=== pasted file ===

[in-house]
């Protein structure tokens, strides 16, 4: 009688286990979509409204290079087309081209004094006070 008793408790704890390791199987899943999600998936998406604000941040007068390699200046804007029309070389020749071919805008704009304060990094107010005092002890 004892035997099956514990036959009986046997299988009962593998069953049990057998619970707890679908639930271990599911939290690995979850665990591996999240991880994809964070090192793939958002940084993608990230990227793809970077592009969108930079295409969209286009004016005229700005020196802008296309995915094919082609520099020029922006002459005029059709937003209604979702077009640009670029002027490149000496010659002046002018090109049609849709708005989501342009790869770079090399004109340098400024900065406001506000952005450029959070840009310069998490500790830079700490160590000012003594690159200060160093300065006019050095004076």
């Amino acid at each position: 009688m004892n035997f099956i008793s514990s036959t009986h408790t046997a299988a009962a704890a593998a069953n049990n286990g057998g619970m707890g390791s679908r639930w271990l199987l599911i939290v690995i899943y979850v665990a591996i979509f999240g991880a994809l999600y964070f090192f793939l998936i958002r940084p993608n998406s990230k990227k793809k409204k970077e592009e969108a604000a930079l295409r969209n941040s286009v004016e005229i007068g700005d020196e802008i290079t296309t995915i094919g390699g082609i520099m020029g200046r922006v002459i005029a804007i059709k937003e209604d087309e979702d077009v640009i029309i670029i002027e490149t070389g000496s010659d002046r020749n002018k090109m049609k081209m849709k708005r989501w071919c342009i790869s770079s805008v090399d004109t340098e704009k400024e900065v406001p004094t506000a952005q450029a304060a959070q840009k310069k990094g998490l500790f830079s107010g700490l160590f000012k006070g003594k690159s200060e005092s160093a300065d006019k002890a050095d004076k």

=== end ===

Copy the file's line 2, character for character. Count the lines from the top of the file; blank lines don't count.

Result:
């Protein structure tokens, strides 16, 4: 009688286990979509409204290079087309081209004094006070 008793408790704890390791199987899943999600998936998406604000941040007068390699200046804007029309070389020749071919805008704009304060990094107010005092002890 004892035997099956514990036959009986046997299988009962593998069953049990057998619970707890679908639930271990599911939290690995979850665990591996999240991880994809964070090192793939958002940084993608990230990227793809970077592009969108930079295409969209286009004016005229700005020196802008296309995915094919082609520099020029922006002459005029059709937003209604979702077009640009670029002027490149000496010659002046002018090109049609849709708005989501342009790869770079090399004109340098400024900065406001506000952005450029959070840009310069998490500790830079700490160590000012003594690159200060160093300065006019050095004076």